Clinical guidelines relating to paediatric respiratory disease have been heavily criticised for not using the high quality evidence available in systematic reviews from the Cochrane Collaboration.
The UK study published in Thorax identified 21 guidelines comprising 1,025 recommendations related to conditions such as childhood asthma, cystic fibrosis or respiratory infections.
They found relevant Cochrane Reviews for 96 of these recommendations however 28 of the recommendations (29%) did not cite any and 10 (10%) did not cite all the available Cochrane reviews.
While the majority of guideline recommendations were in agreement with Cochrane Review recommendations, 26% were not consistent.
There was only partial agreement in 9% of guideline recommendations, 4% were in disagreement, and 13% made a strong recommendation where the Cochrane review did not draw a conclusion.
Professor Anne Holland, chair of the TSANZ Clinical Care and Resources Sub-Committee and an editor of the Cochrane Airways Group, told the limbic that guideline development was an evolving field.
She said while some groups used very robust criteria and extensive search processes, not all were the same.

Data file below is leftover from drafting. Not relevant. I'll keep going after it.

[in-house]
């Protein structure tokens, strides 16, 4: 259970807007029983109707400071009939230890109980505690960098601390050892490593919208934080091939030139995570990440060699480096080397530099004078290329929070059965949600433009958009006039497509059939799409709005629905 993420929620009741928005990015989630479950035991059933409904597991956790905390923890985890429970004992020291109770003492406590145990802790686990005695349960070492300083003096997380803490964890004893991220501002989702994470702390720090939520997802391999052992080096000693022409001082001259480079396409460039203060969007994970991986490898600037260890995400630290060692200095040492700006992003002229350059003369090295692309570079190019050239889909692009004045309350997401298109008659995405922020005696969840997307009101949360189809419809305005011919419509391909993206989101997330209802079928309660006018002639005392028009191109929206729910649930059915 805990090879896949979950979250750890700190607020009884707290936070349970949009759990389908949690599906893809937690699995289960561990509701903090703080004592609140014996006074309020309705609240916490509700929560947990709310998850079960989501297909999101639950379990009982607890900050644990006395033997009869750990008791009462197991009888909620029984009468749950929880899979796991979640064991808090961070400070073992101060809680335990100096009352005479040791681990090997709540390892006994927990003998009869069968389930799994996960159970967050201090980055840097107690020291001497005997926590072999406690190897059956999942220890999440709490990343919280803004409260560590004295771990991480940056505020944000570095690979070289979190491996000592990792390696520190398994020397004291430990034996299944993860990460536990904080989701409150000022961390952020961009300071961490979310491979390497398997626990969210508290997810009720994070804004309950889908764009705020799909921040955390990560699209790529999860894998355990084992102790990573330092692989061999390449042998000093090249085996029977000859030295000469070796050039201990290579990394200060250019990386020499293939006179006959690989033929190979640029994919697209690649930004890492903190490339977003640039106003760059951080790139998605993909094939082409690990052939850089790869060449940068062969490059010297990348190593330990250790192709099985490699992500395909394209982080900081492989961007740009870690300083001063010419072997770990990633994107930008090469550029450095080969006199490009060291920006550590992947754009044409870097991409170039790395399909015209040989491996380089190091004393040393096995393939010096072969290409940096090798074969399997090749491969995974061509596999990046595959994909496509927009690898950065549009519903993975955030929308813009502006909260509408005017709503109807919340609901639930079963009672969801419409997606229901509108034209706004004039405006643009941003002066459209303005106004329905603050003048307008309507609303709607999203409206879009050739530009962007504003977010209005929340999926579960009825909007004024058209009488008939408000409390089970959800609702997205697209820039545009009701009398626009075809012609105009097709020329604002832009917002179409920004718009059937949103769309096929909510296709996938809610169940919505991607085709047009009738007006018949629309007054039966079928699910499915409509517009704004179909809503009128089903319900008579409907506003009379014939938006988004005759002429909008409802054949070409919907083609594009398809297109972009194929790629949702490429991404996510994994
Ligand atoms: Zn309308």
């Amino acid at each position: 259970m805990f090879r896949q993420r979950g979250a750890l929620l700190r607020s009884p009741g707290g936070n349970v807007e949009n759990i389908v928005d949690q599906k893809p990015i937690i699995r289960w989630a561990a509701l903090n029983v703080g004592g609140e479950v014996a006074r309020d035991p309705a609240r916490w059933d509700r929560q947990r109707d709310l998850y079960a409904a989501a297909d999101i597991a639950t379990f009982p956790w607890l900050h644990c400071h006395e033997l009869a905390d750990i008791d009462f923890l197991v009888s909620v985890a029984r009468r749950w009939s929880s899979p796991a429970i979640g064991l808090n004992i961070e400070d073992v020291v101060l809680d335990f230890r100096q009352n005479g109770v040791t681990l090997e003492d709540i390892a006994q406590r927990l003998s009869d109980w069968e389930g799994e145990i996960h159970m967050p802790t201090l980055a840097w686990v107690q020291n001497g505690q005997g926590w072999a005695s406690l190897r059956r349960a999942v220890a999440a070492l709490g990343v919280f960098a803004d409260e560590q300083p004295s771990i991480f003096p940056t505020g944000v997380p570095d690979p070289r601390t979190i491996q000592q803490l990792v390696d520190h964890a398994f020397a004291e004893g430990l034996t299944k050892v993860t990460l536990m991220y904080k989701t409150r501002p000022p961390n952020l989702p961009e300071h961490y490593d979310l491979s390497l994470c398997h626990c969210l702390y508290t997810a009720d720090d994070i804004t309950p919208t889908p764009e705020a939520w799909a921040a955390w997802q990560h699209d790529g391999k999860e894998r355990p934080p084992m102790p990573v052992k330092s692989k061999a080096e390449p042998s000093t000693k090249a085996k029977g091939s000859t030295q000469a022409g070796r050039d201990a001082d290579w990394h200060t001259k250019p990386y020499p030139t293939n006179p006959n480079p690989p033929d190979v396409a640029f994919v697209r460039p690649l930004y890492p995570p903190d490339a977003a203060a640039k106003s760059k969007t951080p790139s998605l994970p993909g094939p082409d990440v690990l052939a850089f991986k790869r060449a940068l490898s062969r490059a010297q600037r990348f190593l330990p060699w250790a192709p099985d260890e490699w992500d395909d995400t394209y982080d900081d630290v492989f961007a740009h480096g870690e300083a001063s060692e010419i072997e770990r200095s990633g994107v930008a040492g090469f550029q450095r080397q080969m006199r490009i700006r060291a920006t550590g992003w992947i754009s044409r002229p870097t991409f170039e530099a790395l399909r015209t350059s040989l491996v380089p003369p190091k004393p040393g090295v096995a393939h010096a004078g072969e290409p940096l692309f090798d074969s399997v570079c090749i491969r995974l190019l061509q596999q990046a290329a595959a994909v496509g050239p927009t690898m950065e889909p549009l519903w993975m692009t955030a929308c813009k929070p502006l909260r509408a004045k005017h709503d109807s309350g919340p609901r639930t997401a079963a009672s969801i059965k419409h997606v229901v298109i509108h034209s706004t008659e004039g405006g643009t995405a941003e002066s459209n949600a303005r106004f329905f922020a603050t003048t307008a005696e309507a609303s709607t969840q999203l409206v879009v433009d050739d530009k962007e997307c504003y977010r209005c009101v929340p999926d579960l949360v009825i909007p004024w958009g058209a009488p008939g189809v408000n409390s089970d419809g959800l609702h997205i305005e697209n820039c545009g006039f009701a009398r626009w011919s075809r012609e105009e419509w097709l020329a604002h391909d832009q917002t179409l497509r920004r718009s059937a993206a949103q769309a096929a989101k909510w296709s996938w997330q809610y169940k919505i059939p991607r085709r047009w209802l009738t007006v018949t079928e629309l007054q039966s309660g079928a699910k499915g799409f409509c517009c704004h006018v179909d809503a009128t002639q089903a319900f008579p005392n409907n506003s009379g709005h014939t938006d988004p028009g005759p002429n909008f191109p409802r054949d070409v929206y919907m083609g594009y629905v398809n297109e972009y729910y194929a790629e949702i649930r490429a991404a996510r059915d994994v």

“The study highlights the fact that we need to move towards more standardised processes,” she said.
“Clinical guidelines are highly influential and have real implications for clinical decision-making and patients outcomes.”
The study noted that ‘few Cochrane Reviews in paediatric respiratory medicine were able to draw a strong conclusion’.
Professor Holland said the fact that only 96 of 1,025 guideline recommendations could be matched to a Cochrane Review also highlighted huge gaps in the evidence base.
She said Cochrane Reviews were focused on becoming more accessible to user groups – for example, increasingly providing short summaries, through more active dissemination of findings and a more efficient, compressed process so evidence could be made available in a timely fashion.
She said more attention was also being paid to improving the translation of guidelines into practice. Initiatives included the creation of decision aids for patients and guidelines formatted for accessibility via apps or mobile devices at the point of care.
“Guidelines are frequently referenced in scientific literature but their actual use in practice is not as often as expected.”
The authors said their findings were consistent with other evidence that guidelines do not make the best use of Cochrane Reviews in areas such as smoking cessation and neonatal medicine.
“A great deal of money, time and effort goes into creating and updating Cochrane Reviews. Not using such evidence in guidelines constitutes research waste,” they said.